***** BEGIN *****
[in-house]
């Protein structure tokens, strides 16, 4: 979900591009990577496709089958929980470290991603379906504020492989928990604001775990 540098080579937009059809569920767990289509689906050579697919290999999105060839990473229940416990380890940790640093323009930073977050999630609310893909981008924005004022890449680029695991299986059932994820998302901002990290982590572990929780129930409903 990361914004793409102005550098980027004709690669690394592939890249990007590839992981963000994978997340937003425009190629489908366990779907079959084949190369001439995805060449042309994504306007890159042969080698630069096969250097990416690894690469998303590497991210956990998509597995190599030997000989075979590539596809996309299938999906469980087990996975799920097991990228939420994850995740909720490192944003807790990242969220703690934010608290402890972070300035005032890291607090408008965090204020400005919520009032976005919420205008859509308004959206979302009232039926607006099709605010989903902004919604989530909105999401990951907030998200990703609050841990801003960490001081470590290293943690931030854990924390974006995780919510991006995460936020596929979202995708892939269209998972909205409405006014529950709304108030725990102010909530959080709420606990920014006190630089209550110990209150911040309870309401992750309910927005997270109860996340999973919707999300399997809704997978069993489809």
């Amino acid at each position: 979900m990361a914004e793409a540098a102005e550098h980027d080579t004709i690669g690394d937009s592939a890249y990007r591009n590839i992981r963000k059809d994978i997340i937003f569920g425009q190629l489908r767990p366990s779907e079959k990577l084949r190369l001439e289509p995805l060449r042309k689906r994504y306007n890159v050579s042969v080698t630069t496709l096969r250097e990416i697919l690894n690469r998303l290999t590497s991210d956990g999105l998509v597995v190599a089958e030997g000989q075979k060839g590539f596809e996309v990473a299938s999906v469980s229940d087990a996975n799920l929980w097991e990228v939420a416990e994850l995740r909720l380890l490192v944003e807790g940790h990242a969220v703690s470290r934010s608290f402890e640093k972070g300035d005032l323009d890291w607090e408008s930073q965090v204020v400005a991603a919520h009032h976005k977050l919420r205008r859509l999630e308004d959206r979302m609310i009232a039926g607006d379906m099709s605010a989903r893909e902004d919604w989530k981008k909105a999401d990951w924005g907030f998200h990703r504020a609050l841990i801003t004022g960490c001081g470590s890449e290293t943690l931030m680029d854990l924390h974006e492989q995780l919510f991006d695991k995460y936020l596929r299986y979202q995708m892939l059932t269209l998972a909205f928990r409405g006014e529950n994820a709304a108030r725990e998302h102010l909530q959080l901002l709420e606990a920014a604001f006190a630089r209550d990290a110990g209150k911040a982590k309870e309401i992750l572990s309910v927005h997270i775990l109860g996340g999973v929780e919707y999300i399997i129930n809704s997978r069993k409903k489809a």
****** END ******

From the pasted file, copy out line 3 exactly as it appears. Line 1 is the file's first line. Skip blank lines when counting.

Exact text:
């Amino acid at each position: 979900m990361a914004e793409a540098a102005e550098h980027d080579t004709i690669g690394d937009s592939a890249y990007r591009n590839i992981r963000k059809d994978i997340i937003f569920g425009q190629l489908r767990p366990s779907e079959k990577l084949r190369l001439e289509p995805l060449r042309k689906r994504y306007n890159v050579s042969v080698t630069t496709l096969r250097e990416i697919l690894n690469r998303l290999t590497s991210d956990g999105l998509v597995v190599a089958e030997g000989q075979k060839g590539f596809e996309v990473a299938s999906v469980s229940d087990a996975n799920l929980w097991e990228v939420a416990e994850l995740r909720l380890l490192v944003e807790g940790h990242a969220v703690s470290r934010s608290f402890e640093k972070g300035d005032l323009d890291w607090e408008s930073q965090v204020v400005a991603a919520h009032h976005k977050l919420r205008r859509l999630e308004d959206r979302m609310i009232a039926g607006d379906m099709s605010a989903r893909e902004d919604w989530k981008k909105a999401d990951w924005g907030f998200h990703r504020a609050l841990i801003t004022g960490c001081g470590s890449e290293t943690l931030m680029d854990l924390h974006e492989q995780l919510f991006d695991k995460y936020l596929r299986y979202q995708m892939l059932t269209l998972a909205f928990r409405g006014e529950n994820a709304a108030r725990e998302h102010l909530q959080l901002l709420e606990a920014a604001f006190a630089r209550d990290a110990g209150k911040a982590k309870e309401i992750l572990s309910v927005h997270i775990l109860g996340g999973v929780e919707y999300i399997i129930n809704s997978r069993k409903k489809a």